Another Ryan Reynolds movie is hardly anything to recommend or write home about, but he’s undeniably wholesome looking, Nautilus-pumped and camera-ready, which is all today’s movie industry cares about, and he possesses enough crude charm to make even a lump of forgettable fluff like Free Guy an occasionally tolerable way to waste two hours in the middle of a summer heat wave. That is not a recommendation.
Under the unfocused direction of Shawn Levy, a tirelessly prolific director responsible for an interminable list of gimmicky TV shows and sci-fi flicks including the horrible Night at the Museum franchise, and written by the equally unimpressive team of Matt Lieberman (Scoob!) and Zak Penn (The Incredible Hulk), the unbearable Free Guy is another incoherent entry in the current disturbing trend toward movies about artificial intelligence and alternate realities that take place inside computers.
This time Ryan Reynolds plays Guy, a shy, brainless button-down banker whose empty life is defined by the same daily routine: rise early in pale, freshly-laundered baby blue pajamas, eat a bowl of tasteless cereal, select the same uniform from a closet filled with neat rows of baby blue shirts, order a strong coffee with cream and two sugars on the way to work and spend the rest of the day getting mauled, bloodied and robbed. Sometimes he also gets stabbed, run down by uncontrollable trucks, vans, cars and buses, and killed in a steady barrage of gun violence. This is all because Guy, you see, is a peripheral character called Blue Shirt Guy in a video game called Free City.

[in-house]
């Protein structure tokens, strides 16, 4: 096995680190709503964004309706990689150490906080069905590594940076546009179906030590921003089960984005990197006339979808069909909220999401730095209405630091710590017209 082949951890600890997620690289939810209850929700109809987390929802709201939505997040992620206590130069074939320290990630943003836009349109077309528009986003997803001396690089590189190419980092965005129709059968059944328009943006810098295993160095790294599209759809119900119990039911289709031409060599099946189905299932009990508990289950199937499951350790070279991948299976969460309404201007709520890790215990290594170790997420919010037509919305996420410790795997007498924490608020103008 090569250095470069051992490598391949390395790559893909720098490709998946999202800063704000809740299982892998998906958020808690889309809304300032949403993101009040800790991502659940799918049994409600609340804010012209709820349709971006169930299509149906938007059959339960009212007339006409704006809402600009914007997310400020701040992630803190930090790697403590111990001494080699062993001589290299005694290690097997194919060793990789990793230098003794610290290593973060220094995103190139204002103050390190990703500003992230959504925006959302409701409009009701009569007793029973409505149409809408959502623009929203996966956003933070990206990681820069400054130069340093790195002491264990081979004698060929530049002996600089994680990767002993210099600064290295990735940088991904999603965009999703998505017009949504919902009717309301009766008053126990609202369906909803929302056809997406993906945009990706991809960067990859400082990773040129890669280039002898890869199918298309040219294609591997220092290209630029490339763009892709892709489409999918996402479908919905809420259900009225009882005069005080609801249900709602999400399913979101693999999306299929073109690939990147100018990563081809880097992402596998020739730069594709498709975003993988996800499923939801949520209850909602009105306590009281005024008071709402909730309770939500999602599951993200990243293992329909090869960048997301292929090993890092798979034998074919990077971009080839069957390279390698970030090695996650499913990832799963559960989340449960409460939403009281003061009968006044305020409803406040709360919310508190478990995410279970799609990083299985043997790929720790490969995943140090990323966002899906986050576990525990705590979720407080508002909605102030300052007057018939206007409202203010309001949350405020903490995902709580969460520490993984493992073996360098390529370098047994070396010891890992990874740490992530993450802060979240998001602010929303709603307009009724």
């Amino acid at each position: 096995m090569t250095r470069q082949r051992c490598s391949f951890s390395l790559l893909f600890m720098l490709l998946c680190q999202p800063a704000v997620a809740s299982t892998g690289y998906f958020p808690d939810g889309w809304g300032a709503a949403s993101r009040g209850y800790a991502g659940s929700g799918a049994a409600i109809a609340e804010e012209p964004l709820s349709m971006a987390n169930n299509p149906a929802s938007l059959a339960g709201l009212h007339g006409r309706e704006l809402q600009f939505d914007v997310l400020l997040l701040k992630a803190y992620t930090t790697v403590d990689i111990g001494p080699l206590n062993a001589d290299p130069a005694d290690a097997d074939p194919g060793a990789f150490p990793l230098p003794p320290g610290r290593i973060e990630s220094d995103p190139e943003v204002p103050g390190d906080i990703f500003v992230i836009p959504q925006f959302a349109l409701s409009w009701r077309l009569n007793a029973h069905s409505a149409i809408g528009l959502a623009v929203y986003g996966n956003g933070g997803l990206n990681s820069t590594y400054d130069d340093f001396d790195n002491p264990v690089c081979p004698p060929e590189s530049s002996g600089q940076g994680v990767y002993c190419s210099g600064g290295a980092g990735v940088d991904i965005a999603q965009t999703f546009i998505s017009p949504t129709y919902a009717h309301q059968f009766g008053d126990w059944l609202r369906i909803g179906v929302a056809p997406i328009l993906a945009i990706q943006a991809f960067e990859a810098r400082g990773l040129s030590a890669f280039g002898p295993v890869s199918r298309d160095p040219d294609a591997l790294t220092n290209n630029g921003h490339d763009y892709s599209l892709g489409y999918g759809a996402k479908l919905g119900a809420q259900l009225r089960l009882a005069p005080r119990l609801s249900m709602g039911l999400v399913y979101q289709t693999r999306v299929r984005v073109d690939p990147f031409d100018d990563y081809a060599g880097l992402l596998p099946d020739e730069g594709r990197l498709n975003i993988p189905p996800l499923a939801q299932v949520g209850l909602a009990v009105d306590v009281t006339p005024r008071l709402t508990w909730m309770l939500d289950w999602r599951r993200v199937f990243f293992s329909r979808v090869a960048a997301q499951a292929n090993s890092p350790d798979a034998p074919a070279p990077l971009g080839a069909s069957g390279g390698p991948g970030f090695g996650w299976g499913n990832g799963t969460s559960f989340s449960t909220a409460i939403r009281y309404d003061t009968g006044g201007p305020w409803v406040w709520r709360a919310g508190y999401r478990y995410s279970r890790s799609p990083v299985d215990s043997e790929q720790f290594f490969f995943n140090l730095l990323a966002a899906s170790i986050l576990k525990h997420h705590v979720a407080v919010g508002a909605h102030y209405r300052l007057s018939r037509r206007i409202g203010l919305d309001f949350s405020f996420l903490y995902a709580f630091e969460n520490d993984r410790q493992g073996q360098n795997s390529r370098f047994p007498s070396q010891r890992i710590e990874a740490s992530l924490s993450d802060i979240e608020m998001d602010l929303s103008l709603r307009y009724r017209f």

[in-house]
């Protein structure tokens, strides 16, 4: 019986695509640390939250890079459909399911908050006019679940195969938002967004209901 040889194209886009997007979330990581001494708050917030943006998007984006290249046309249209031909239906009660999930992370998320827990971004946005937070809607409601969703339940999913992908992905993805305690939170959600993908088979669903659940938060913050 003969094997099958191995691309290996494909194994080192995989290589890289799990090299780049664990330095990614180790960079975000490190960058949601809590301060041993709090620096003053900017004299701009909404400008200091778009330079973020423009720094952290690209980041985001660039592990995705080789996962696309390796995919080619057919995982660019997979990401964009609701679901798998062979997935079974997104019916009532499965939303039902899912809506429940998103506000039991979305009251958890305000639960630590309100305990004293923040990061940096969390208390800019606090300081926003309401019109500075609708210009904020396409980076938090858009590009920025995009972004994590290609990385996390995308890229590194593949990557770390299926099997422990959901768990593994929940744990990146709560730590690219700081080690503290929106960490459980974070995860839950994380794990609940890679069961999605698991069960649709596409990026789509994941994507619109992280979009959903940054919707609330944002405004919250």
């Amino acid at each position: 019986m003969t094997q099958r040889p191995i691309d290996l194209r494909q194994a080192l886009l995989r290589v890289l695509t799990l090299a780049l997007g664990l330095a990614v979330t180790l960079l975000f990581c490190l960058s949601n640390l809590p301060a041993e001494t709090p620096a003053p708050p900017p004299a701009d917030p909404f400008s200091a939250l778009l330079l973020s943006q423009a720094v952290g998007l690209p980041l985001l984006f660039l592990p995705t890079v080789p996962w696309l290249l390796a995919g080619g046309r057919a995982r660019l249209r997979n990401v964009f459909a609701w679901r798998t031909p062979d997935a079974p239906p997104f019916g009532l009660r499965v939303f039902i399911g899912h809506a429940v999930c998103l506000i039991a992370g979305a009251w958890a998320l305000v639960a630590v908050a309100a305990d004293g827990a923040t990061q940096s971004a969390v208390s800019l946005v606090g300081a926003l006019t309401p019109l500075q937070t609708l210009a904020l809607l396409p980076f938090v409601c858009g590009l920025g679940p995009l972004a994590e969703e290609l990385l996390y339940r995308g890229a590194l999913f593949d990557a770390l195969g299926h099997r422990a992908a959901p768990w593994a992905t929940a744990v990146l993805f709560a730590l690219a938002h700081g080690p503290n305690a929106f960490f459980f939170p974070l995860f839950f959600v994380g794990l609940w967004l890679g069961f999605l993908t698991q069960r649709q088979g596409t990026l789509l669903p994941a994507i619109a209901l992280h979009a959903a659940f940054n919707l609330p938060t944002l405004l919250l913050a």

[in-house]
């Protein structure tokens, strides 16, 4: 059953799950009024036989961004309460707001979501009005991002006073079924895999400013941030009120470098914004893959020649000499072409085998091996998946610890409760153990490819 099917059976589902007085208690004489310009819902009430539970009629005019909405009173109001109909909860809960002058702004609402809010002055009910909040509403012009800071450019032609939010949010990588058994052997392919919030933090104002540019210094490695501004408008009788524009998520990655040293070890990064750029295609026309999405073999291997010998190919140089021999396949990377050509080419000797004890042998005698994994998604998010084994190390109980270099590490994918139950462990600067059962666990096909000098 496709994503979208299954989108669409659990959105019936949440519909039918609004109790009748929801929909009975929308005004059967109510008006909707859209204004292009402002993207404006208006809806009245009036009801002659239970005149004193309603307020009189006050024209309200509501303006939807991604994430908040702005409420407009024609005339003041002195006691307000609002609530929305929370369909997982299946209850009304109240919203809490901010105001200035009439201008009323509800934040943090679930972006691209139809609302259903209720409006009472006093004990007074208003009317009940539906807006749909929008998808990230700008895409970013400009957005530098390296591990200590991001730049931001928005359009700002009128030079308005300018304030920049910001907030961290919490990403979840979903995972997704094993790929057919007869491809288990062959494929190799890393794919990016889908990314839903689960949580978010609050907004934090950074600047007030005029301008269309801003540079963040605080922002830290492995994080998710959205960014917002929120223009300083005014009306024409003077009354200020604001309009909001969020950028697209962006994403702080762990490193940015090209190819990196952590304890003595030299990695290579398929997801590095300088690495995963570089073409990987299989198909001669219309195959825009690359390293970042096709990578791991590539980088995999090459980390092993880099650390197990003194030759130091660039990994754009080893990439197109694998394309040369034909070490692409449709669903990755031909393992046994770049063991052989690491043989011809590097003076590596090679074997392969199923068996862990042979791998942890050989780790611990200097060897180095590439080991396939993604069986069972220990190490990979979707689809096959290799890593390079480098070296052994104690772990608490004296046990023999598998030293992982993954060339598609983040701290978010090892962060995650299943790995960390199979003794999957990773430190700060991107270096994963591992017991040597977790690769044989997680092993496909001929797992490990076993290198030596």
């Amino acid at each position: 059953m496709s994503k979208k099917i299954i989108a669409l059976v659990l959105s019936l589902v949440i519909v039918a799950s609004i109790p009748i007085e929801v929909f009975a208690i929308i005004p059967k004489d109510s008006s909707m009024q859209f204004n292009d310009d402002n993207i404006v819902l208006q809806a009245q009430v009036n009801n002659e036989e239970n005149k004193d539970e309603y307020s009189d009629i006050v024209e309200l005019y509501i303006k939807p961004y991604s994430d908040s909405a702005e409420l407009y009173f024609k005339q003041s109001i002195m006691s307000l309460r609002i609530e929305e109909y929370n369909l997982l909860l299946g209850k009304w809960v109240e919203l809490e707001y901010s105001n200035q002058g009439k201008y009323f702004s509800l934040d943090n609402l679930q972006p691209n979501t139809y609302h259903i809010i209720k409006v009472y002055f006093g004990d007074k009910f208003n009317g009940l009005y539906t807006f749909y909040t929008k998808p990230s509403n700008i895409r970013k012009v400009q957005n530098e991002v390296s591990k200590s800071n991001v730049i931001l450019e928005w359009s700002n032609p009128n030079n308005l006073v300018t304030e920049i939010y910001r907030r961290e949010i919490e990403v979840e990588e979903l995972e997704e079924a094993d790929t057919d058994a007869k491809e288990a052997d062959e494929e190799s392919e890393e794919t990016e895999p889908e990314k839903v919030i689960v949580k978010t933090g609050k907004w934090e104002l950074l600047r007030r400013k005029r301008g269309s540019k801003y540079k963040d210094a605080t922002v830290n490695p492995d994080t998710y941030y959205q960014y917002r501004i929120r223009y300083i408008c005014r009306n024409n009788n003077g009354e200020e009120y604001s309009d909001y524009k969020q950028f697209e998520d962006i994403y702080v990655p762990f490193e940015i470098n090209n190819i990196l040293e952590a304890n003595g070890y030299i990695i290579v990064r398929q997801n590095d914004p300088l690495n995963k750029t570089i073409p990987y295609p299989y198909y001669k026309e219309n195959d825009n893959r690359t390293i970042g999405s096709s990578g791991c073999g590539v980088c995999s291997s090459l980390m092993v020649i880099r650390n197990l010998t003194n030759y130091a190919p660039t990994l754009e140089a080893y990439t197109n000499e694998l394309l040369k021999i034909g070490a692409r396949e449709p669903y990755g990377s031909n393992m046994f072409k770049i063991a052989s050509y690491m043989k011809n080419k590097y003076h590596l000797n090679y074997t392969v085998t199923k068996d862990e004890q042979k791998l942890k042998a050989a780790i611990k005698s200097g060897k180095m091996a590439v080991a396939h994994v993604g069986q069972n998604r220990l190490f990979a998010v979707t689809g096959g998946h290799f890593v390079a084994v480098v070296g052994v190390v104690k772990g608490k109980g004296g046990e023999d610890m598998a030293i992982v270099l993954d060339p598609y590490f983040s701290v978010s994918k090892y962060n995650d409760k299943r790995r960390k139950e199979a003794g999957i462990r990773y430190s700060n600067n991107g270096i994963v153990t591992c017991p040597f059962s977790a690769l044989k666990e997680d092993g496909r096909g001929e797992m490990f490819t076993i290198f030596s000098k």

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One day Blue Shirt Guy meets an attractive biker chick called Molotov Girl (Jodie Comer). Something stirs in his fictional heart for the first time, he orders a cappuccino instead of his usual cream and two sugars, and decides to become the first A.I. character in the history of gaming who joins the real world. The rest of this farrago of forced frivolity switches gears between the garish cartoon colors and constant mayhem of the video game and the drab reality of the real Free City. Silliness reigns. Armed bank heists and exploding tanks dominate almost every scene, and in a movie that makes nary a word of sense on purpose, the clue words are desperation and comic bankruptcy.
Between computer-generated action setups, the movie bogs down seriously while the real inventors of the Free City game (Joe Kerry and Jodie Comer again, in a blonde wig) haggle over copyright and battle the villain (outrageously hammed up by Taika Waititi, in a performance that makes his campy Hitler in Jojo Rabbit look like a tranquilized audition). The target audience — people who waste their lives playing video games — might be amused by a movie about devices designed for the sole purpose of destroying everything in sight, but the serious audience the film industry wants to lure back to brick-and-mortar cinemas won’t find much substance here.
Guy wants to be more than another NPC (non-player character), but it’s hard to become a leading player when the game’s inventors are planning a sequel and he’s not even going to be in it. Can he get off the screen and rejoin the real world? Can he bring his consuming passion for bubble-gum ice cream to the video game? Can Blue Shirt Guy find true love with Molotov Girl? The movie makes a feeble attempt to say something satirical about online gaming and something critical about the evils of capitalism, but every idea is borrowed from so many other sources (from Wreck it Ralph to The Lego Movie) that you couldn’t find a trace of originality with a microscope.
Free Guy is in theaters now.